Compile your mvc Razor views into a seperate dll

NOTE: THE GENERATOR HAS EVOLVED SINCE THIS POST.Although the post is still worth reading, please go to for the most up to date version.

Inspired by David Ebbo’s blog post ‘Turn your Razor helpers into reusable libraries’ I wanted to be able to embed compiled Razor views in a dll. This would allow for easy distribution of mvc ‘modules’ that have their default views embedded, but allowing you to place files in your ‘views’ folder to override those default views.

To generate the c# code for the views, I just started out with David Ebbo’s single file generator and modified it to generate views instead of helpers only. To do this, there had to be a WebRazorHostFactory that knew about all the mvc stuff (what dll’s to reference, what namespaces to use, etc) .I could either choose to include all that information statically in the code, or I could look for a web.config in the same project and let the WebRazorHostFactory use that config. I chose the latter option, so that everyone can easily change the WebRazorHostFactory behavior  by adding a web.config file to their project.

Next, I started figuring out how the PageVirtualPathAttribute inside System.Web.Webpages.dll is used by Microsoft. I found out that it is used when you call ApplicationPart.Register and after that call, there’s not much you can use of this functionality without some heavy reflection. I know it’s the wrong path to choose, but did it anyway. I ended up creating a ViewEngine calling into ApplicationPart’s internal methods to output compiled views. It worked, but I didn’t like it much: there had to be a better way.

I then tried if I could hook into the BuildManager stuff that mvc uses to generate the views. It was actually much easier then expected, now why didn’t I go on that path the first time!

I ended up creating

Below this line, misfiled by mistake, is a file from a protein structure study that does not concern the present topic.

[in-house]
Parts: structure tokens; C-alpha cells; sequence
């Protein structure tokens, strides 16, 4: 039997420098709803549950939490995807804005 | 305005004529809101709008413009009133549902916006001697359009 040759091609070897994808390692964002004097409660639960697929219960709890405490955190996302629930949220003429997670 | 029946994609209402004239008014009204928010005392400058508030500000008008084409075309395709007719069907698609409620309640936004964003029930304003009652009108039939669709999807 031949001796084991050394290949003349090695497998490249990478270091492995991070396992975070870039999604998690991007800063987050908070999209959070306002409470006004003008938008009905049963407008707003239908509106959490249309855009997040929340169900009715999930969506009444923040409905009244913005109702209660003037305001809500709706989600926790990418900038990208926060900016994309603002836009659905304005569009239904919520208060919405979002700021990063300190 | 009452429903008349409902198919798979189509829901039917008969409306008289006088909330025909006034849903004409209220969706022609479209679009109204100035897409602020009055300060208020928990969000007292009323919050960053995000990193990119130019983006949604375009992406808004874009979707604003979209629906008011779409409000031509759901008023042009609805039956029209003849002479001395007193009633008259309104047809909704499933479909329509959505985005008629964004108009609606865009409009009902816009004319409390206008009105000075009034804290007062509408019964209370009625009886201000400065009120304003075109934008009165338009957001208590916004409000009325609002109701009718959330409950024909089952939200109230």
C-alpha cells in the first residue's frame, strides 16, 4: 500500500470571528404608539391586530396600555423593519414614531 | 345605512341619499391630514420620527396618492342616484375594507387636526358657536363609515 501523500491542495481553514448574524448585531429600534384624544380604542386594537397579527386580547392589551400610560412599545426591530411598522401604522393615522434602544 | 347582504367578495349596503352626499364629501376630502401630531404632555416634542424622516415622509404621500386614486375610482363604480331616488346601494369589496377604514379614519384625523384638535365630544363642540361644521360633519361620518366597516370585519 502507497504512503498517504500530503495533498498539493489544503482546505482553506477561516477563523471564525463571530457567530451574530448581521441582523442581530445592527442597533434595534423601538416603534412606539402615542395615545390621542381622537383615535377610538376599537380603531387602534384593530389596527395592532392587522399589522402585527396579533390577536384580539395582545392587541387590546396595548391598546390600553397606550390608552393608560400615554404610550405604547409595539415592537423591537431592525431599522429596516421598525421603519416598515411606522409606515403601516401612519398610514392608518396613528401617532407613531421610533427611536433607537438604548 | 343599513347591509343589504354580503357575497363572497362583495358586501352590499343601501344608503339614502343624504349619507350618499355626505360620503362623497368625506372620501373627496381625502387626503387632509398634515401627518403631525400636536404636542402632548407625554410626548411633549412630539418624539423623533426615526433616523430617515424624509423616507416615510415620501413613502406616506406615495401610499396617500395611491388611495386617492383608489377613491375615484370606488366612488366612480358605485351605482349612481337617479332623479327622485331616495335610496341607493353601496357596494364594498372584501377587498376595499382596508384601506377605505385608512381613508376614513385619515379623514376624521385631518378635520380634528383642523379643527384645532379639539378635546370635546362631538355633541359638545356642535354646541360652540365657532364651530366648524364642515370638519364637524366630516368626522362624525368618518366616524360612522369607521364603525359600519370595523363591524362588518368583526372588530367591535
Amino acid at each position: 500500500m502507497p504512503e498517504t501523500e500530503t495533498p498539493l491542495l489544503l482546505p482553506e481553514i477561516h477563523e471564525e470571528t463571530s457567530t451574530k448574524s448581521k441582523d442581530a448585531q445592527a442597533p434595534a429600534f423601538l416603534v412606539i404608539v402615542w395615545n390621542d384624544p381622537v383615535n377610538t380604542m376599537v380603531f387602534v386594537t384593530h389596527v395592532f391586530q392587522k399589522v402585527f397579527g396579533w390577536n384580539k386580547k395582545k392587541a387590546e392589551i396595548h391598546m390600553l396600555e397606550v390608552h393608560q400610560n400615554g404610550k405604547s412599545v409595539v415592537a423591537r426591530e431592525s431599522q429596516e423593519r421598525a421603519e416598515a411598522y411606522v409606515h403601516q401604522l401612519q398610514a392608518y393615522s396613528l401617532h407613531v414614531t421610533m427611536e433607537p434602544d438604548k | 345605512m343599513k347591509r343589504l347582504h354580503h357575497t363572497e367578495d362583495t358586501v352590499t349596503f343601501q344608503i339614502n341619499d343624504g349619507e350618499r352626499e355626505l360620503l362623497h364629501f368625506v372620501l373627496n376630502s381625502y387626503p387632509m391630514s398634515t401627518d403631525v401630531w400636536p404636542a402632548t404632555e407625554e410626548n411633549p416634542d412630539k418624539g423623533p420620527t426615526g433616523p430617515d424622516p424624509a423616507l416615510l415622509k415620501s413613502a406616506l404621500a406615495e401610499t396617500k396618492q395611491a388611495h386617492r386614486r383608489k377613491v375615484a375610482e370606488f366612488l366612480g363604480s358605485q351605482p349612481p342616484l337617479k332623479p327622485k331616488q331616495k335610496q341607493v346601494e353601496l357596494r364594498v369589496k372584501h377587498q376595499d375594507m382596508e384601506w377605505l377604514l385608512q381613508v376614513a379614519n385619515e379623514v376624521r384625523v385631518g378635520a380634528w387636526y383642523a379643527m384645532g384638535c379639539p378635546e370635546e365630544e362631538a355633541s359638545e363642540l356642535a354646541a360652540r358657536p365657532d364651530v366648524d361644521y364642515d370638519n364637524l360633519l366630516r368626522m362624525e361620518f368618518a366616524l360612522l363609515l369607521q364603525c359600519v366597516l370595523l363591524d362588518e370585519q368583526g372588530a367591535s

• a CompiledRazorBuildProvider, which inherits from the default RazorBuildProvider,
  • a CompiledVirtualPathProvider which returns a CompiledVirtualFile if it decides that a compiled view should be used
  • and a ApplicationPartRegistry, which registers which compiled views are available.

To view the source, head over to

To just get started without viewing the source, read on, I will explain step by step how to use this library with some screenshots.

If you have improvements, fork the project on GitHub and let me know! If you have suggestions for improvement, just drop it in the comments.

Step 1: Install the FileGenerator

Download and install the Visual Studio extension:

Step 2: Create new mvc project



Step 3: Add a class library to hold the views



Step 4: Cut your Models & Views folders


Step 5: Paste them into the just created Class Library


Step 6: Copy the website’s web.config file


Step 7: Paste that web.config file into the class library


Step 8: Select all your .cshtml files in the class library and set the Custom Tool to ‘MvcRazorClassGenerator’

Does anyone have a suggestion on improving this step??


Step 9: Build your class library

Step 10: Add your class library to the references of the web application



Step 11: Add ‘Commons.web.mvc.precompiledviews.dll’ as a reference to your website

this dll is copied to the class library’s output folder (in this case ../EmbeddedViews/bin/debug’)


Step 12: Register your views by adding a line to the application_start in global.asax.cs


Step 13: Run your website!

Now, you will see the normal default website, even though there aren’t any views in your website path!

If you wish to override some views, just create the normal folders (eg /Views/Home) and add your views there, but don’t forget to copy back the deleted /Views/web.config back into your project then!

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